- Wimmer, E. A. & Finnur Jónsson (Eds.) (1891). Håndskriftet Nr 2365 4to gl. kgl. samling på det store Kgl. bibliothek i København (Codex regius af den ældre Edda) i fototypisk og diplomatisk gengievelse. (4 vols.) Copenhagen: Samfund til udgivelse at gammel nordisk litteratur. (A lithographic edition of the Codex Regions with diplomatic text. Codex Regions leaves 1–39 of this edition are available at Dr. Samuel Sinner: Edda Mythic Poems - Codex Regius Facsimiles
- Bugge, Sophus (Ed.). (1867). Sæmundar Edda. Christiania: P. T. Malling. (Available at Old Norse: etexts.)
- Munch, P.A. (Ed.). (1847). Den ældre Edda: Samling af norrøne oldkvad. Christiania [Oslo]: P.T. Malling. (Available in image format at books.google.com.)
- Sagnanet: Eddic poetry (Portal to graphic images of Eddic poems from manuscripts and old printed texts).
- Original text with English translation
- Dronke, Ursula (Ed. & trans.) (1969). The Poetic Edda, vol. I, Heroic Poems. Oxford: Clarendon. ISBN 0-19-811497-4. (Atlakviða, Atlamál in Grœnlenzko, Guðrúnarhvöt, Hamðismál.)
- ————— (1997). The Poetic Edda, vol. II, Mythological Poems. Oxford: Clarendeon. ISBN 0-19-811181-9. (Völuspá, Rígsthula, Völundarkvida, Lokasenna, Skírnismál, Baldrs draumar.)
- Bray, Olive. (Ed. & trans.) (1908). The Elder or Poetic Edda: Commonly known as Saemund's Edda, Part 1, The Mythological Poems. Viking Club Translation Series vol. 2. London: Printed for the Viking Club. Reprinted 1982 New York: AMS Press. ISBN 0-404-60012-3
- Gudbrand Vigfússon & Powell, F. York (Ed. & trans.) (1883). Corpus Poeticum Boreale: The Poetry of the Old Northern Tongue. (2 vols.) Oxford: Oxford University Press. Reprinted 1965, New York: Russell & Russell. Reprinted 1965, Oxford: Clarendon. Translations from Volume 1 issued in Lawrence S. Thompson (Ed.). (1974). Norse mythology: the Elder Edda in prose translation.. Hamden, CN: Archon Books. ISBN 0-208-01394-6
- English translation only. The Poetic Edda, Translated by Lee M. Hollander]]
- Larrington, Carolyne. (Trans.). (1996). The Poetic Edda. Oxford World's Classics. Oxford: Oxford University Press. ISBN 0-19-282383-3
- Terry, Patricia. (Trans.) (1990). Poems of the Elder Edda. Philadelphia: University of Pennsylvania Press. ISBN 0-8122-8235-3 hardcover, ISBN 0-8122-8220-5 paperback. (A revision of Terry's Poems of the Vikings of 1969, listed below.)
- Auden, W. H. & Taylor, Paul B. (Trans.). (1981). Norse Poems. London: Athlone. ISBN 0-485-11226-4. Also issued 1983, London: Faber ISBN 0-571-13028-3. (Revised and expanded edition of Auden and Taylor's The Elder Edda: A Selection of 1969, listed below.)
- Terry, Patricia. (Trans.) (1969). Poems of the Vikings: The Elder Edda. Indianapolis, IN: Bobbs-Merrill. ISBN 0-672-60332-2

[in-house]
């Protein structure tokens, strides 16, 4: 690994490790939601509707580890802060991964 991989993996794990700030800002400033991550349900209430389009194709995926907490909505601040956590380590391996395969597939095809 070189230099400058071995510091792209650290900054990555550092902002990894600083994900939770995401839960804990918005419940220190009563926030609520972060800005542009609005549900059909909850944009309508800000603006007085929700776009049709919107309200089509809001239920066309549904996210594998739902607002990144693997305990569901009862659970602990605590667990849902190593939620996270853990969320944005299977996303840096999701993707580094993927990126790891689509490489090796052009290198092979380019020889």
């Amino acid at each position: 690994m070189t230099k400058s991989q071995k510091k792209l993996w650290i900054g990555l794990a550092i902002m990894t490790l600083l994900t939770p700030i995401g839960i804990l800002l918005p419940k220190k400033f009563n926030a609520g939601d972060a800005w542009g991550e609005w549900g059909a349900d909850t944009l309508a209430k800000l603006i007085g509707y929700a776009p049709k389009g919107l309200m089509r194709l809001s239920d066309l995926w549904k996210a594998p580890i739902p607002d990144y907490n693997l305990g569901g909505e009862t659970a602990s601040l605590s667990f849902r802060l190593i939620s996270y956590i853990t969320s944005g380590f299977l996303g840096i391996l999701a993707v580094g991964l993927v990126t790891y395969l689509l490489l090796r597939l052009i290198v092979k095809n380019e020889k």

- Auden, W. H. & Taylor, Paul B. (Trans.). (1969). The Elder Edda: A Selection. London: Faber. ISBN 0-571-09066-4. Issued in 1970, New York: Random House. ISBN 0-394-70601-3. Also issued 1975, Bridgeport, CN: Associated Booksellers. ISBN 0-571-10319-7
- Hollander, Lee M. (Trans.) (1962). The Poetic Edda: Translated with an Introduction and Explanatory Notes. (2nd ed., rev.). Austin, TX: University of Texas Press. ISBN 0-292-76499-5. (Some of the translations appear at Wodensharrow: Texts).
- Bellows, Henry Adams. (Trans.). (1923). The Poetic Edda: Translated from the Icelandic with an Introduction and Notes. New York: American-Scandinavian Foundation. Reprinted Lewiston, NY: Edwin Mellon Press. ISBN 0-88946-783-8. (Available at Sacred Texts: Sagas and Legends: The Poetic Edda. An HTML version transcribed with new annotations by Ari Odhinnsen is available at Northvegr: Lore: Poetic Edda - Bellows Trans..)
- Thorpe, Benjamin. (Trans.). (1866). Edda Sæmundar Hinns Froða: The Edda Of Sæmund The Learned. (2 vols.) London: Trübner & Co. 1866. (HTML version transcribed by Ari Odhinnsen available at Northvegr: Lore: Poetic Edda - Thorpe Trans.) Reprinted 1906 as "The Elder Eddas of Saemund" in Rasmus B. Anderson & J. W. Buel (Eds.) The Elder Eddas of Saemund Sigfusson. Tr. from the original Old Norse text into English by Benjamin Thorpe, and The Younger Eddas of Snorre Sturleson Tr. from the original Old Norse text into English by I. A. Blackwell (pp. 1–255). Norrœna, the history and romance of northern Europe. London, Stockholm, Copenhagen, Berlin, New York: Norrœna Society. (A searchable graphic image version of this text requiring DjVu plugin is available at University of Georgia Libraries: Facsimile Books and Periodicals: The Elder Eddas and the Younger Eddas.)
- Cottle, A. S. (Trans.). (1797). Icelandic Poetry or the Edda of Saemund. Bristol: N. Biggs. (Oldest English translation of a substantial portion of the Poetic Edda.)
- La Farge, Beatrice & Tucker, John. (Eds.). (1992) Glossary to the Poetic Edda Based on Hans Kuhn's Kurzes Wörterbuch. Heidelberg. (Update and expansions of the glossary of the Neckel-Kuhn edition.)
- Glendinning, Robert J. & Bessason, Haraldur. (1983). Edda: A Collection of Essays. Winnipeg, MB: University of Manitoba.
- The Poetic Edda, Bellows translation at sacred-texts.com
- Critical editions of the Poetic Edda in pdf format at septentrionalia.org
- Eddukvæði Poetic Edda in Old Norse from heimskringla.no
- CyberSamurai Encyclopedia of Norse Mythology: Poetic Edda (Old Norse)
- CyberSamurai Encyclopedia of Norse Mythology: Poetic Edda (English)